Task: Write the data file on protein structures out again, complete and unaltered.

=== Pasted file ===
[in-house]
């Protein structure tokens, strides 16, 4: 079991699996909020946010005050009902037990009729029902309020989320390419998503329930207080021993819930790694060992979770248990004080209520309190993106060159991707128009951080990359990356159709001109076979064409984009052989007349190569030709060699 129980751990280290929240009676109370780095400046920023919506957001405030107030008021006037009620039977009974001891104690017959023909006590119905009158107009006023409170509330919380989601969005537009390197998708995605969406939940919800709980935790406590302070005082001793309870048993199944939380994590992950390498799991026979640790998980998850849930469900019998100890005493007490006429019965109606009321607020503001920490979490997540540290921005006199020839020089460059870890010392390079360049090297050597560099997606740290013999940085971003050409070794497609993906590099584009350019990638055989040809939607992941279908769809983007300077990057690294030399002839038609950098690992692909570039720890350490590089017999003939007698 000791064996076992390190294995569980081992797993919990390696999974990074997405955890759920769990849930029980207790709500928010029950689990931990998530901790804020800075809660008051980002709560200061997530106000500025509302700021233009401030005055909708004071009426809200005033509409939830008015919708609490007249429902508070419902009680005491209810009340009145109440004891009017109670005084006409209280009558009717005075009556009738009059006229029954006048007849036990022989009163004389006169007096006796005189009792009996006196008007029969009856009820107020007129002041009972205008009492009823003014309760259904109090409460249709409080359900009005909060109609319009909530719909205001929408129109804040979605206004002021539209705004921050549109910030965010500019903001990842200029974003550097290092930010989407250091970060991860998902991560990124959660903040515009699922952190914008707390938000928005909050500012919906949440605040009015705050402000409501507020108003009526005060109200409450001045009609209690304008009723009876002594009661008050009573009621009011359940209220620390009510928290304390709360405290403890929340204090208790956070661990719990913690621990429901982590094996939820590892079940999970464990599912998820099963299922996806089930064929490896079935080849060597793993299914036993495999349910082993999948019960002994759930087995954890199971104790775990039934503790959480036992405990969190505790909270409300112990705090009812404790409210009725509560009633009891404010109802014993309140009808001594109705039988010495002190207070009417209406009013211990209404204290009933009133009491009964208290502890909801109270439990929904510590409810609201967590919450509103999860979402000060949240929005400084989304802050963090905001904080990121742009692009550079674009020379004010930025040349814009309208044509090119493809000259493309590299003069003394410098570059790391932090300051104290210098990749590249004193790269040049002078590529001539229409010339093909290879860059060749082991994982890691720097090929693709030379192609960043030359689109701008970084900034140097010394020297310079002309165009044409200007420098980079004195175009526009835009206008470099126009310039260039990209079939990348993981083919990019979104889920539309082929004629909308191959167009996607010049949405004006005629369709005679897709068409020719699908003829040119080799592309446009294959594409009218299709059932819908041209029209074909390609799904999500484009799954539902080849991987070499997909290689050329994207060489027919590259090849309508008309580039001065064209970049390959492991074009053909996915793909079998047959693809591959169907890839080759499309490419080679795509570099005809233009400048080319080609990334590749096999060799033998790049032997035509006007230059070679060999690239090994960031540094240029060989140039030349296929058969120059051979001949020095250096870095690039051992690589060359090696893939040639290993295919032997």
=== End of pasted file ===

[in-house]
């Protein structure tokens, strides 16, 4: 079991699996909020946010005050009902037990009729029902309020989320390419998503329930207080021993819930790694060992979770248990004080209520309190993106060159991707128009951080990359990356159709001109076979064409984009052989007349190569030709060699 129980751990280290929240009676109370780095400046920023919506957001405030107030008021006037009620039977009974001891104690017959023909006590119905009158107009006023409170509330919380989601969005537009390197998708995605969406939940919800709980935790406590302070005082001793309870048993199944939380994590992950390498799991026979640790998980998850849930469900019998100890005493007490006429019965109606009321607020503001920490979490997540540290921005006199020839020089460059870890010392390079360049090297050597560099997606740290013999940085971003050409070794497609993906590099584009350019990638055989040809939607992941279908769809983007300077990057690294030399002839038609950098690992692909570039720890350490590089017999003939007698 000791064996076992390190294995569980081992797993919990390696999974990074997405955890759920769990849930029980207790709500928010029950689990931990998530901790804020800075809660008051980002709560200061997530106000500025509302700021233009401030005055909708004071009426809200005033509409939830008015919708609490007249429902508070419902009680005491209810009340009145109440004891009017109670005084006409209280009558009717005075009556009738009059006229029954006048007849036990022989009163004389006169007096006796005189009792009996006196008007029969009856009820107020007129002041009972205008009492009823003014309760259904109090409460249709409080359900009005909060109609319009909530719909205001929408129109804040979605206004002021539209705004921050549109910030965010500019903001990842200029974003550097290092930010989407250091970060991860998902991560990124959660903040515009699922952190914008707390938000928005909050500012919906949440605040009015705050402000409501507020108003009526005060109200409450001045009609209690304008009723009876002594009661008050009573009621009011359940209220620390009510928290304390709360405290403890929340204090208790956070661990719990913690621990429901982590094996939820590892079940999970464990599912998820099963299922996806089930064929490896079935080849060597793993299914036993495999349910082993999948019960002994759930087995954890199971104790775990039934503790959480036992405990969190505790909270409300112990705090009812404790409210009725509560009633009891404010109802014993309140009808001594109705039988010495002190207070009417209406009013211990209404204290009933009133009491009964208290502890909801109270439990929904510590409810609201967590919450509103999860979402000060949240929005400084989304802050963090905001904080990121742009692009550079674009020379004010930025040349814009309208044509090119493809000259493309590299003069003394410098570059790391932090300051104290210098990749590249004193790269040049002078590529001539229409010339093909290879860059060749082991994982890691720097090929693709030379192609960043030359689109701008970084900034140097010394020297310079002309165009044409200007420098980079004195175009526009835009206008470099126009310039260039990209079939990348993981083919990019979104889920539309082929004629909308191959167009996607010049949405004006005629369709005679897709068409020719699908003829040119080799592309446009294959594409009218299709059932819908041209029209074909390609799904999500484009799954539902080849991987070499997909290689050329994207060489027919590259090849309508008309580039001065064209970049390959492991074009053909996915793909079998047959693809591959169907890839080759499309490419080679795509570099005809233009400048080319080609990334590749096999060799033998790049032997035509006007230059070679060999690239090994960031540094240029060989140039030349296929058969120059051979001949020095250096870095690039051992690589060359090696893939040639290993295919032997």